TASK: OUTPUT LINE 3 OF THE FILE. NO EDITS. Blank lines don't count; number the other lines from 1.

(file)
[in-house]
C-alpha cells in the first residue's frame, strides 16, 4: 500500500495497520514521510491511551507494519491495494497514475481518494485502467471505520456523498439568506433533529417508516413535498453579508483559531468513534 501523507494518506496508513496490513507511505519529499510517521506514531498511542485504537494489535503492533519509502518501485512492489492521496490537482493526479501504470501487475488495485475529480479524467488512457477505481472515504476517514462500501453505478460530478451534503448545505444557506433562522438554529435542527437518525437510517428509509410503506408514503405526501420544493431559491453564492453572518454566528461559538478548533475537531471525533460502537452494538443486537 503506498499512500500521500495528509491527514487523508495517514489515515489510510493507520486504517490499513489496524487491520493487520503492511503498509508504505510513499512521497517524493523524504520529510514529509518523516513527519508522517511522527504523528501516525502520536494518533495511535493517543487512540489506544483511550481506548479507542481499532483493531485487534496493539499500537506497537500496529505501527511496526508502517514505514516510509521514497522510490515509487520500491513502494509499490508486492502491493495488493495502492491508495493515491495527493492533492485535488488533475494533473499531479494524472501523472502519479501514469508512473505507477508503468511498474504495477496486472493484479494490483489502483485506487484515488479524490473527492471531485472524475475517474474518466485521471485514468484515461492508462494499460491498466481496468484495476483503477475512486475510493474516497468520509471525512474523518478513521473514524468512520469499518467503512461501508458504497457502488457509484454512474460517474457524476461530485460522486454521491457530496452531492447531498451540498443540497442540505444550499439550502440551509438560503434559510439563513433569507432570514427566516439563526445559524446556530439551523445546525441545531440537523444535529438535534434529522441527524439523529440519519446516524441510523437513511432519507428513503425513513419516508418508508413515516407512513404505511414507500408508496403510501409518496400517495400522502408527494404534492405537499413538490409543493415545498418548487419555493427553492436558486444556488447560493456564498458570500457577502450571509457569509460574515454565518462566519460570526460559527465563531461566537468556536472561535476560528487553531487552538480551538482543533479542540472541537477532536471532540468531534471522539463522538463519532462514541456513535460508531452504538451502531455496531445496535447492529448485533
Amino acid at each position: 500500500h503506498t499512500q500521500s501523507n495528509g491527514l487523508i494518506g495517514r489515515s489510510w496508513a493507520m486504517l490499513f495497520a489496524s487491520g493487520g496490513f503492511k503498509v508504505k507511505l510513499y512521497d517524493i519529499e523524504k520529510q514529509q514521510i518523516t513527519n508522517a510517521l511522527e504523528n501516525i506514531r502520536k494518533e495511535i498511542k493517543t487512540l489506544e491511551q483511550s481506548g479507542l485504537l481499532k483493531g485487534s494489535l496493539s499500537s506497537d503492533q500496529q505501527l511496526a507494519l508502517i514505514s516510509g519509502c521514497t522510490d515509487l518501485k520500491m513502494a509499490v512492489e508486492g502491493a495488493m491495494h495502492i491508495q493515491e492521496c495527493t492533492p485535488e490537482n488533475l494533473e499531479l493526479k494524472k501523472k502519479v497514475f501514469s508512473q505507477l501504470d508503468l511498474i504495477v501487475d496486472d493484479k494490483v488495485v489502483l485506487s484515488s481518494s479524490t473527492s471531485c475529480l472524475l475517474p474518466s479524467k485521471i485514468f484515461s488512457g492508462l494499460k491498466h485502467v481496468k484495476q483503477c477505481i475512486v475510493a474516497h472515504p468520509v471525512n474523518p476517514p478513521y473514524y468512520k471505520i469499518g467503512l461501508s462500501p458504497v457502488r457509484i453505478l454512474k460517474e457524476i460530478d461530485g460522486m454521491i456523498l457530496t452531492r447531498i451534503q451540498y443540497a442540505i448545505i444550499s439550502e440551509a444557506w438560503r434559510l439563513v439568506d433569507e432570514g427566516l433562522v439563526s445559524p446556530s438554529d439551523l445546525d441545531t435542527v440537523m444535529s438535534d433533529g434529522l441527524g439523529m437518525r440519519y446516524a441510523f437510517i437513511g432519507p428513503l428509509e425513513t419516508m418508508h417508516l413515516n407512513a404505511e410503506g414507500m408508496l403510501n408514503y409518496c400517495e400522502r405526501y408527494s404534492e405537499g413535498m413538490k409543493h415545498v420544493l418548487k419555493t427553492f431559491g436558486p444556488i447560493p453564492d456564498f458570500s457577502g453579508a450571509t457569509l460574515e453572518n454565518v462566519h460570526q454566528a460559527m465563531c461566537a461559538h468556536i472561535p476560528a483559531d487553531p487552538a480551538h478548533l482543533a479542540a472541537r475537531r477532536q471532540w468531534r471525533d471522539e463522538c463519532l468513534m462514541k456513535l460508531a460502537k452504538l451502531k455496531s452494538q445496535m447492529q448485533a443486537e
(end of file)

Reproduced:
Amino acid at each position: 500500500h503506498t499512500q500521500s501523507n495528509g491527514l487523508i494518506g495517514r489515515s489510510w496508513a493507520m486504517l490499513f495497520a489496524s487491520g493487520g496490513f503492511k503498509v508504505k507511505l510513499y512521497d517524493i519529499e523524504k520529510q514529509q514521510i518523516t513527519n508522517a510517521l511522527e504523528n501516525i506514531r502520536k494518533e495511535i498511542k493517543t487512540l489506544e491511551q483511550s481506548g479507542l485504537l481499532k483493531g485487534s494489535l496493539s499500537s506497537d503492533q500496529q505501527l511496526a507494519l508502517i514505514s516510509g519509502c521514497t522510490d515509487l518501485k520500491m513502494a509499490v512492489e508486492g502491493a495488493m491495494h495502492i491508495q493515491e492521496c495527493t492533492p485535488e490537482n488533475l494533473e499531479l493526479k494524472k501523472k502519479v497514475f501514469s508512473q505507477l501504470d508503468l511498474i504495477v501487475d496486472d493484479k494490483v488495485v489502483l485506487s484515488s481518494s479524490t473527492s471531485c475529480l472524475l475517474p474518466s479524467k485521471i485514468f484515461s488512457g492508462l494499460k491498466h485502467v481496468k484495476q483503477c477505481i475512486v475510493a474516497h472515504p468520509v471525512n474523518p476517514p478513521y473514524y468512520k471505520i469499518g467503512l461501508s462500501p458504497v457502488r457509484i453505478l454512474k460517474e457524476i460530478d461530485g460522486m454521491i456523498l457530496t452531492r447531498i451534503q451540498y443540497a442540505i448545505i444550499s439550502e440551509a444557506w438560503r434559510l439563513v439568506d433569507e432570514g427566516l433562522v439563526s445559524p446556530s438554529d439551523l445546525d441545531t435542527v440537523m444535529s438535534d433533529g434529522l441527524g439523529m437518525r440519519y446516524a441510523f437510517i437513511g432519507p428513503l428509509e425513513t419516508m418508508h417508516l413515516n407512513a404505511e410503506g414507500m408508496l403510501n408514503y409518496c400517495e400522502r405526501y408527494s404534492e405537499g413535498m413538490k409543493h415545498v420544493l418548487k419555493t427553492f431559491g436558486p444556488i447560493p453564492d456564498f458570500s457577502g453579508a450571509t457569509l460574515e453572518n454565518v462566519h460570526q454566528a460559527m465563531c461566537a461559538h468556536i472561535p476560528a483559531d487553531p487552538a480551538h478548533l482543533a479542540a472541537r475537531r477532536q471532540w468531534r471525533d471522539e463522538c463519532l468513534m462514541k456513535l460508531a460502537k452504538l451502531k455496531s452494538q445496535m447492529q448485533a443486537e